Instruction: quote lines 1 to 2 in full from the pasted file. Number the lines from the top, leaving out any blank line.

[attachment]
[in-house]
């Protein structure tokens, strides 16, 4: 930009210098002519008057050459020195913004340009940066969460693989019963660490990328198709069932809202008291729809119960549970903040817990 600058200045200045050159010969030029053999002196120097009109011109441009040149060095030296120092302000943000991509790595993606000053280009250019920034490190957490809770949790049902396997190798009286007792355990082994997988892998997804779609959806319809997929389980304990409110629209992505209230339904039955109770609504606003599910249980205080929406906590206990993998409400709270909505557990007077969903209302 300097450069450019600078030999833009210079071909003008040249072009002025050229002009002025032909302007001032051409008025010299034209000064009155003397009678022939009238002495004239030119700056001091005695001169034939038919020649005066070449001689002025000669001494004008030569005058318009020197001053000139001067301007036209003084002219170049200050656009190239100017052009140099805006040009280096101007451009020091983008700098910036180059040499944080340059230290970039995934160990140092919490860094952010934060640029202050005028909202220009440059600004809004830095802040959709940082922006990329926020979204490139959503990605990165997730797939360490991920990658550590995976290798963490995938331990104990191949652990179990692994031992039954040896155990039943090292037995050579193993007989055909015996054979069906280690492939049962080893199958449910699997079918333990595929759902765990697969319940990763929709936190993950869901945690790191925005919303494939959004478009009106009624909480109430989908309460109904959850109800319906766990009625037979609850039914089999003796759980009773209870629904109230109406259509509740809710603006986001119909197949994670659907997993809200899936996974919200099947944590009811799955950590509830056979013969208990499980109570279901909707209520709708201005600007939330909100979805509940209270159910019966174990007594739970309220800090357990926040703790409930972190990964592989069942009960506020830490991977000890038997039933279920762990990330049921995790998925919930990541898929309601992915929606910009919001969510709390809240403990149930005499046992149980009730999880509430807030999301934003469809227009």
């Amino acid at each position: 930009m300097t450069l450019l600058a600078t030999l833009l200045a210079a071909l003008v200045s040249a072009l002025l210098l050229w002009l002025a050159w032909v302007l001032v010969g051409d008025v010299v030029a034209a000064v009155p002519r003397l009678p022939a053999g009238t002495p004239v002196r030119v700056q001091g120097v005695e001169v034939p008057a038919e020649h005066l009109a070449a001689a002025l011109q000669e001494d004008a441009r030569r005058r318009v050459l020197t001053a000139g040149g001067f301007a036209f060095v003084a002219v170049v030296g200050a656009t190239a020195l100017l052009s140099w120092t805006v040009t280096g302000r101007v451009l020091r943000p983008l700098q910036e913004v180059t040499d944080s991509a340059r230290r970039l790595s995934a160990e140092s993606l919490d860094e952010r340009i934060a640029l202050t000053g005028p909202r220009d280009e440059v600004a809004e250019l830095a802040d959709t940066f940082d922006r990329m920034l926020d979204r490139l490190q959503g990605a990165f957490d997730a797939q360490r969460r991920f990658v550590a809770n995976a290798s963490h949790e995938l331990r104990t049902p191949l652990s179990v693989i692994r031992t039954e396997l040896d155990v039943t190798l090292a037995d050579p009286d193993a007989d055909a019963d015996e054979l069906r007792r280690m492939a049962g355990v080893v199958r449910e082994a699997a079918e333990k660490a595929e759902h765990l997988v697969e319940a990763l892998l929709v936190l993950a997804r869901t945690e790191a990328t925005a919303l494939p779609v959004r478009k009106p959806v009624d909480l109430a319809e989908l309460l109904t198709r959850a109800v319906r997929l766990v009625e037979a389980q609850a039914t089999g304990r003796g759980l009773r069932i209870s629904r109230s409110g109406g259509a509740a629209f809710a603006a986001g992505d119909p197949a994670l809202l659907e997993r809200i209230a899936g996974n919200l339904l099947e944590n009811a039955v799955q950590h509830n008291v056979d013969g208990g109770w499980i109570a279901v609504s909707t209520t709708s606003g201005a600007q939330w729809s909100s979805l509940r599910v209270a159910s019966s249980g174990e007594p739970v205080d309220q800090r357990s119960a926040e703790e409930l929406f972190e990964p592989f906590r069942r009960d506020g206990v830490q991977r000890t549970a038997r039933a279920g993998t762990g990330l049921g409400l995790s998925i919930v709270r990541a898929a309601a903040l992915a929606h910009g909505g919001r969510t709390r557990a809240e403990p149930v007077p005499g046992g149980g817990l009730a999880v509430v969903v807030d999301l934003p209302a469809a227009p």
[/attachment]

[in-house]
């Protein structure tokens, strides 16, 4: 930009210098002519008057050459020195913004340009940066969460693989019963660490990328198709069932809202008291729809119960549970903040817990 600058200045200045050159010969030029053999002196120097009109011109441009040149060095030296120092302000943000991509790595993606000053280009250019920034490190957490809770949790049902396997190798009286007792355990082994997988892998997804779609959806319809997929389980304990409110629209992505209230339904039955109770609504606003599910249980205080929406906590206990993998409400709270909505557990007077969903209302 300097450069450019600078030999833009210079071909003008040249072009002025050229002009002025032909302007001032051409008025010299034209000064009155003397009678022939009238002495004239030119700056001091005695001169034939038919020649005066070449001689002025000669001494004008030569005058318009020197001053000139001067301007036209003084002219170049200050656009190239100017052009140099805006040009280096101007451009020091983008700098910036180059040499944080340059230290970039995934160990140092919490860094952010934060640029202050005028909202220009440059600004809004830095802040959709940082922006990329926020979204490139959503990605990165997730797939360490991920990658550590995976290798963490995938331990104990191949652990179990692994031992039954040896155990039943090292037995050579193993007989055909015996054979069906280690492939049962080893199958449910699997079918333990595929759902765990697969319940990763929709936190993950869901945690790191925005919303494939959004478009009106009624909480109430989908309460109904959850109800319906766990009625037979609850039914089999003796759980009773209870629904109230109406259509509740809710603006986001119909197949994670659907997993809200899936996974919200099947944590009811799955950590509830056979013969208990499980109570279901909707209520709708201005600007939330909100979805509940209270159910019966174990007594739970309220800090357990926040703790409930972190990964592989069942009960506020830490991977000890038997039933279920762990990330049921995790998925919930990541898929309601992915929606910009919001969510709390809240403990149930005499046992149980009730999880509430807030999301934003469809227009």